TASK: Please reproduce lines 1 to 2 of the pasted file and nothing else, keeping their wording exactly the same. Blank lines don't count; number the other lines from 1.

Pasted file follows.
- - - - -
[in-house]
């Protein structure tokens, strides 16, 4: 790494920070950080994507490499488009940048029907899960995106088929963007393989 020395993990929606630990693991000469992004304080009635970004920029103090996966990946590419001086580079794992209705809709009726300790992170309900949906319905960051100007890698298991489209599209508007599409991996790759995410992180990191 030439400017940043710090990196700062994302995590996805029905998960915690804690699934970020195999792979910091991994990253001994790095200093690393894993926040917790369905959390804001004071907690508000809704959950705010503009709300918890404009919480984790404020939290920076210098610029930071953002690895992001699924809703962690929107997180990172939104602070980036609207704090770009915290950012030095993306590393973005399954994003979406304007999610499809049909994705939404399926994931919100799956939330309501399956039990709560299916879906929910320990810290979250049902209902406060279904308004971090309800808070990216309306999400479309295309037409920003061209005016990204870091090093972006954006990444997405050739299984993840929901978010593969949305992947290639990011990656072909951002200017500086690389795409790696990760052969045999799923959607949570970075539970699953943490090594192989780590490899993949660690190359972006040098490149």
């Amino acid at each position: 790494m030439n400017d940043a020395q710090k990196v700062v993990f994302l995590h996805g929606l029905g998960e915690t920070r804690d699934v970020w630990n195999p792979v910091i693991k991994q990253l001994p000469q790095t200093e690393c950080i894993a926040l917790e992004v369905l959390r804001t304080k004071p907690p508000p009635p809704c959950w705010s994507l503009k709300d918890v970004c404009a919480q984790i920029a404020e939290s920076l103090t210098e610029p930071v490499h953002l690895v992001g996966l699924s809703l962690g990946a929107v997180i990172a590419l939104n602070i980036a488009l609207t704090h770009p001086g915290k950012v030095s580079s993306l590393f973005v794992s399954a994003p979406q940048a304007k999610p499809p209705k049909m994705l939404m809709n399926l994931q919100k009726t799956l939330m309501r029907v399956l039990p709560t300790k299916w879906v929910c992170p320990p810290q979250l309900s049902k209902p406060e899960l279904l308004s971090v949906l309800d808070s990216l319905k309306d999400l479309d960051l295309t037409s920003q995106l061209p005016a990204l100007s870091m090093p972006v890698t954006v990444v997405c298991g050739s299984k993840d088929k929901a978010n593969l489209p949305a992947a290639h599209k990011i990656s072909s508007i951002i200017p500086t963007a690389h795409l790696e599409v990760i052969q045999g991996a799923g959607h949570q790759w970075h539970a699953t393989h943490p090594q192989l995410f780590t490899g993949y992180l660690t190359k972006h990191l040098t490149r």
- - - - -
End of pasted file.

[in-house]
């Protein structure tokens, strides 16, 4: 790494920070950080994507490499488009940048029907899960995106088929963007393989 020395993990929606630990693991000469992004304080009635970004920029103090996966990946590419001086580079794992209705809709009726300790992170309900949906319905960051100007890698298991489209599209508007599409991996790759995410992180990191 030439400017940043710090990196700062994302995590996805029905998960915690804690699934970020195999792979910091991994990253001994790095200093690393894993926040917790369905959390804001004071907690508000809704959950705010503009709300918890404009919480984790404020939290920076210098610029930071953002690895992001699924809703962690929107997180990172939104602070980036609207704090770009915290950012030095993306590393973005399954994003979406304007999610499809049909994705939404399926994931919100799956939330309501399956039990709560299916879906929910320990810290979250049902209902406060279904308004971090309800808070990216309306999400479309295309037409920003061209005016990204870091090093972006954006990444997405050739299984993840929901978010593969949305992947290639990011990656072909951002200017500086690389795409790696990760052969045999799923959607949570970075539970699953943490090594192989780590490899993949660690190359972006040098490149």